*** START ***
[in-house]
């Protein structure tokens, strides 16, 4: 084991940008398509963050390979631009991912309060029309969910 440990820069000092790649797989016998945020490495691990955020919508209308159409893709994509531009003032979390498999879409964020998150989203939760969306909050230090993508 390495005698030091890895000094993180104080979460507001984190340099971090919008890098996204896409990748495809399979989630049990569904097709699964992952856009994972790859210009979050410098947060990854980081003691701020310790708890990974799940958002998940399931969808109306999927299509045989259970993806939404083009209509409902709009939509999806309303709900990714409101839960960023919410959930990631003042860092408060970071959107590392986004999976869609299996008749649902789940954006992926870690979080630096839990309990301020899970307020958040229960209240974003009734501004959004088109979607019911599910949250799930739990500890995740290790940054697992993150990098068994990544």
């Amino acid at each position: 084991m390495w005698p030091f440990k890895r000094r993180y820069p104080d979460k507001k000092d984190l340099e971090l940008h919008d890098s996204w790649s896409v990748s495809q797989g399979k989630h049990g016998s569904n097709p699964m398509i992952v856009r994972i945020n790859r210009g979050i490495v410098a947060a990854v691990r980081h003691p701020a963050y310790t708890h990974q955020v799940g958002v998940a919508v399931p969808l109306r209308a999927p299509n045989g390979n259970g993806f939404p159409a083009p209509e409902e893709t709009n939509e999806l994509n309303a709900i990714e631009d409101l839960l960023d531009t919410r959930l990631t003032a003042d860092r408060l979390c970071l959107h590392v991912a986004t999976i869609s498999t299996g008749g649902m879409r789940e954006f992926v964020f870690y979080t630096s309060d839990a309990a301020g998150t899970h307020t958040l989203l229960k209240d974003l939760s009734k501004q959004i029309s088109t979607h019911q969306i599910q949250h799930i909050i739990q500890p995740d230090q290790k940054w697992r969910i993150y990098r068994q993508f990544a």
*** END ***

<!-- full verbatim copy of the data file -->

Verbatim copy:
[in-house]
């Protein structure tokens, strides 16, 4: 084991940008398509963050390979631009991912309060029309969910 440990820069000092790649797989016998945020490495691990955020919508209308159409893709994509531009003032979390498999879409964020998150989203939760969306909050230090993508 390495005698030091890895000094993180104080979460507001984190340099971090919008890098996204896409990748495809399979989630049990569904097709699964992952856009994972790859210009979050410098947060990854980081003691701020310790708890990974799940958002998940399931969808109306999927299509045989259970993806939404083009209509409902709009939509999806309303709900990714409101839960960023919410959930990631003042860092408060970071959107590392986004999976869609299996008749649902789940954006992926870690979080630096839990309990301020899970307020958040229960209240974003009734501004959004088109979607019911599910949250799930739990500890995740290790940054697992993150990098068994990544």
């Amino acid at each position: 084991m390495w005698p030091f440990k890895r000094r993180y820069p104080d979460k507001k000092d984190l340099e971090l940008h919008d890098s996204w790649s896409v990748s495809q797989g399979k989630h049990g016998s569904n097709p699964m398509i992952v856009r994972i945020n790859r210009g979050i490495v410098a947060a990854v691990r980081h003691p701020a963050y310790t708890h990974q955020v799940g958002v998940a919508v399931p969808l109306r209308a999927p299509n045989g390979n259970g993806f939404p159409a083009p209509e409902e893709t709009n939509e999806l994509n309303a709900i990714e631009d409101l839960l960023d531009t919410r959930l990631t003032a003042d860092r408060l979390c970071l959107h590392v991912a986004t999976i869609s498999t299996g008749g649902m879409r789940e954006f992926v964020f870690y979080t630096s309060d839990a309990a301020g998150t899970h307020t958040l989203l229960k209240d974003l939760s009734k501004q959004i029309s088109t979607h019911q969306i599910q949250h799930i909050i739990q500890p995740d230090q290790k940054w697992r969910i993150y990098r068994q993508f990544a």